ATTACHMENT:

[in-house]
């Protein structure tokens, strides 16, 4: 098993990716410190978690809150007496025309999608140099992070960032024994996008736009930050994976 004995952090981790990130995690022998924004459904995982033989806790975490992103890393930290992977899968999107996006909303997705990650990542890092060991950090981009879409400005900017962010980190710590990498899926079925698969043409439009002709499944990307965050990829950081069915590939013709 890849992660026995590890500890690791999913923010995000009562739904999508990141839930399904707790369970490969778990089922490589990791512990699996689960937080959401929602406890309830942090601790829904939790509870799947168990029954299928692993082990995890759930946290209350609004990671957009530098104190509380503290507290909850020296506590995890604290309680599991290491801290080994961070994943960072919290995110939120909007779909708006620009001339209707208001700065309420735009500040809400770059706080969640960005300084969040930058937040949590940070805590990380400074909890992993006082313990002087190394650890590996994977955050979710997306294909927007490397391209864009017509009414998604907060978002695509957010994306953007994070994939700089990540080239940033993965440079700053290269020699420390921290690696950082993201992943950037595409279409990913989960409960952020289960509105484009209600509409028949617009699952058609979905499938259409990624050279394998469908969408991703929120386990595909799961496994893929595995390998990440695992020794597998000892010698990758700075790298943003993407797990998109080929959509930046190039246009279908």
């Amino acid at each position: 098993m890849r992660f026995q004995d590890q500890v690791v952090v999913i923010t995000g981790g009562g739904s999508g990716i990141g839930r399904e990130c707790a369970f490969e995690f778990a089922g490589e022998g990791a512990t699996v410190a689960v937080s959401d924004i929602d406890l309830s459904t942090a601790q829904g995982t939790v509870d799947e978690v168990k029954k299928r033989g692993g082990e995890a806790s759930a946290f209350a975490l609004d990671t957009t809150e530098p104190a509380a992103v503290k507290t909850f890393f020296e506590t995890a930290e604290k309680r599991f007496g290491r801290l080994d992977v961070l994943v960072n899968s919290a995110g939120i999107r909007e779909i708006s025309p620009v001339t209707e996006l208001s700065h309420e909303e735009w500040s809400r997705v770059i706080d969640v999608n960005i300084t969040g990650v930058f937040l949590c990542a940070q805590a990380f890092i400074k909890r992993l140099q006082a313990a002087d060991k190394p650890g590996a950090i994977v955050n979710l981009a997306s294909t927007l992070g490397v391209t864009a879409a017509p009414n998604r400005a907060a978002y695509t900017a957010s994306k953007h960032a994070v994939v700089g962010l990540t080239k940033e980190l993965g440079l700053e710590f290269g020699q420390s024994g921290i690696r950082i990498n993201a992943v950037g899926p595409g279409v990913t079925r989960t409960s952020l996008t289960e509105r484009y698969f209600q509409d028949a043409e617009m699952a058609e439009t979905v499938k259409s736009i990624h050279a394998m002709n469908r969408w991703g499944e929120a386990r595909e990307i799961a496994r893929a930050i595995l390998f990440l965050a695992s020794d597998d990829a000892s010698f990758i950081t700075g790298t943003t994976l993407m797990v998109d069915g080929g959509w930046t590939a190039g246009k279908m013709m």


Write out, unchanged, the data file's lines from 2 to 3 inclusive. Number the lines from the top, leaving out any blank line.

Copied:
């Protein structure tokens, strides 16, 4: 098993990716410190978690809150007496025309999608140099992070960032024994996008736009930050994976 004995952090981790990130995690022998924004459904995982033989806790975490992103890393930290992977899968999107996006909303997705990650990542890092060991950090981009879409400005900017962010980190710590990498899926079925698969043409439009002709499944990307965050990829950081069915590939013709 890849992660026995590890500890690791999913923010995000009562739904999508990141839930399904707790369970490969778990089922490589990791512990699996689960937080959401929602406890309830942090601790829904939790509870799947168990029954299928692993082990995890759930946290209350609004990671957009530098104190509380503290507290909850020296506590995890604290309680599991290491801290080994961070994943960072919290995110939120909007779909708006620009001339209707208001700065309420735009500040809400770059706080969640960005300084969040930058937040949590940070805590990380400074909890992993006082313990002087190394650890590996994977955050979710997306294909927007490397391209864009017509009414998604907060978002695509957010994306953007994070994939700089990540080239940033993965440079700053290269020699420390921290690696950082993201992943950037595409279409990913989960409960952020289960509105484009209600509409028949617009699952058609979905499938259409990624050279394998469908969408991703929120386990595909799961496994893929595995390998990440695992020794597998000892010698990758700075790298943003993407797990998109080929959509930046190039246009279908």
């Amino acid at each position: 098993m890849r992660f026995q004995d590890q500890v690791v952090v999913i923010t995000g981790g009562g739904s999508g990716i990141g839930r399904e990130c707790a369970f490969e995690f778990a089922g490589e022998g990791a512990t699996v410190a689960v937080s959401d924004i929602d406890l309830s459904t942090a601790q829904g995982t939790v509870d799947e978690v168990k029954k299928r033989g692993g082990e995890a806790s759930a946290f209350a975490l609004d990671t957009t809150e530098p104190a509380a992103v503290k507290t909850f890393f020296e506590t995890a930290e604290k309680r599991f007496g290491r801290l080994d992977v961070l994943v960072n899968s919290a995110g939120i999107r909007e779909i708006s025309p620009v001339t209707e996006l208001s700065h309420e909303e735009w500040s809400r997705v770059i706080d969640v999608n960005i300084t969040g990650v930058f937040l949590c990542a940070q805590a990380f890092i400074k909890r992993l140099q006082a313990a002087d060991k190394p650890g590996a950090i994977v955050n979710l981009a997306s294909t927007l992070g490397v391209t864009a879409a017509p009414n998604r400005a907060a978002y695509t900017a957010s994306k953007h960032a994070v994939v700089g962010l990540t080239k940033e980190l993965g440079l700053e710590f290269g020699q420390s024994g921290i690696r950082i990498n993201a992943v950037g899926p595409g279409v990913t079925r989960t409960s952020l996008t289960e509105r484009y698969f209600q509409d028949a043409e617009m699952a058609e439009t979905v499938k259409s736009i990624h050279a394998m002709n469908r969408w991703g499944e929120a386990r595909e990307i799961a496994r893929a930050i595995l390998f990440l965050a695992s020794d597998d990829a000892s010698f990758i950081t700075g790298t943003t994976l993407m797990v998109d069915g080929g959509w930046t590939a190039g246009k279908m013709m």